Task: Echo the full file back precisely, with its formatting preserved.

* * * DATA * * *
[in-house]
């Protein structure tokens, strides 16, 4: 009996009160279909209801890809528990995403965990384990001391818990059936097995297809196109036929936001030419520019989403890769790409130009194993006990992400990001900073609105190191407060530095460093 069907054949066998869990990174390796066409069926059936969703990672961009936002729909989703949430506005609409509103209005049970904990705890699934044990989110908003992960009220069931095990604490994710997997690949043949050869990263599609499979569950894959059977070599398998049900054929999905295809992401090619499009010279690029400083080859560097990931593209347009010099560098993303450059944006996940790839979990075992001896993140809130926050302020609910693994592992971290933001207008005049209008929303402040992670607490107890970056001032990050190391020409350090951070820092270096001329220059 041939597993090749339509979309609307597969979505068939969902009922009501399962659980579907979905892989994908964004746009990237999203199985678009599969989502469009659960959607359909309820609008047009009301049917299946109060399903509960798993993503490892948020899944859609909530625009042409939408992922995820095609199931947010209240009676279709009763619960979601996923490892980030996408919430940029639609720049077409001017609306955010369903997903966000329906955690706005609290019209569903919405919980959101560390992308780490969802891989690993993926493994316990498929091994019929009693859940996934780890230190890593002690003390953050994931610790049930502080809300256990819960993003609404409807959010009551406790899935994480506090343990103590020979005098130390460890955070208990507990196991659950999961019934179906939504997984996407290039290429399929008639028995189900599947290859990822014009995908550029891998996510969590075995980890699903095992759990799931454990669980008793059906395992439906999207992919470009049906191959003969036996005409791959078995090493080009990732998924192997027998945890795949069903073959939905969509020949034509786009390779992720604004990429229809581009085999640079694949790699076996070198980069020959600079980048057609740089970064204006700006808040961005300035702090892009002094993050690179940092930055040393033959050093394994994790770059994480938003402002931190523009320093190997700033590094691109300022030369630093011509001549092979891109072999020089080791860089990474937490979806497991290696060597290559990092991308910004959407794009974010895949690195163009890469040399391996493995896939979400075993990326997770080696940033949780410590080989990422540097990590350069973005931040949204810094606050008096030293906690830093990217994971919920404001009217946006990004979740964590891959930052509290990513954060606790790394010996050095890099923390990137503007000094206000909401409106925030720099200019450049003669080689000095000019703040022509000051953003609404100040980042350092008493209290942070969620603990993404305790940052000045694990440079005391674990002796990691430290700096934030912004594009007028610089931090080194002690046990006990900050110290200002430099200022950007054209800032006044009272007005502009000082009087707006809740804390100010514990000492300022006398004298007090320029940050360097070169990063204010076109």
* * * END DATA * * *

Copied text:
[in-house]
């Protein structure tokens, strides 16, 4: 009996009160279909209801890809528990995403965990384990001391818990059936097995297809196109036929936001030419520019989403890769790409130009194993006990992400990001900073609105190191407060530095460093 069907054949066998869990990174390796066409069926059936969703990672961009936002729909989703949430506005609409509103209005049970904990705890699934044990989110908003992960009220069931095990604490994710997997690949043949050869990263599609499979569950894959059977070599398998049900054929999905295809992401090619499009010279690029400083080859560097990931593209347009010099560098993303450059944006996940790839979990075992001896993140809130926050302020609910693994592992971290933001207008005049209008929303402040992670607490107890970056001032990050190391020409350090951070820092270096001329220059 041939597993090749339509979309609307597969979505068939969902009922009501399962659980579907979905892989994908964004746009990237999203199985678009599969989502469009659960959607359909309820609008047009009301049917299946109060399903509960798993993503490892948020899944859609909530625009042409939408992922995820095609199931947010209240009676279709009763619960979601996923490892980030996408919430940029639609720049077409001017609306955010369903997903966000329906955690706005609290019209569903919405919980959101560390992308780490969802891989690993993926493994316990498929091994019929009693859940996934780890230190890593002690003390953050994931610790049930502080809300256990819960993003609404409807959010009551406790899935994480506090343990103590020979005098130390460890955070208990507990196991659950999961019934179906939504997984996407290039290429399929008639028995189900599947290859990822014009995908550029891998996510969590075995980890699903095992759990799931454990669980008793059906395992439906999207992919470009049906191959003969036996005409791959078995090493080009990732998924192997027998945890795949069903073959939905969509020949034509786009390779992720604004990429229809581009085999640079694949790699076996070198980069020959600079980048057609740089970064204006700006808040961005300035702090892009002094993050690179940092930055040393033959050093394994994790770059994480938003402002931190523009320093190997700033590094691109300022030369630093011509001549092979891109072999020089080791860089990474937490979806497991290696060597290559990092991308910004959407794009974010895949690195163009890469040399391996493995896939979400075993990326997770080696940033949780410590080989990422540097990590350069973005931040949204810094606050008096030293906690830093990217994971919920404001009217946006990004979740964590891959930052509290990513954060606790790394010996050095890099923390990137503007000094206000909401409106925030720099200019450049003669080689000095000019703040022509000051953003609404100040980042350092008493209290942070969620603990993404305790940052000045694990440079005391674990002796990691430290700096934030912004594009007028610089931090080194002690046990006990900050110290200002430099200022950007054209800032006044009272007005502009000082009087707006809740804390100010514990000492300022006398004298007090320029940050360097070169990063204010076109």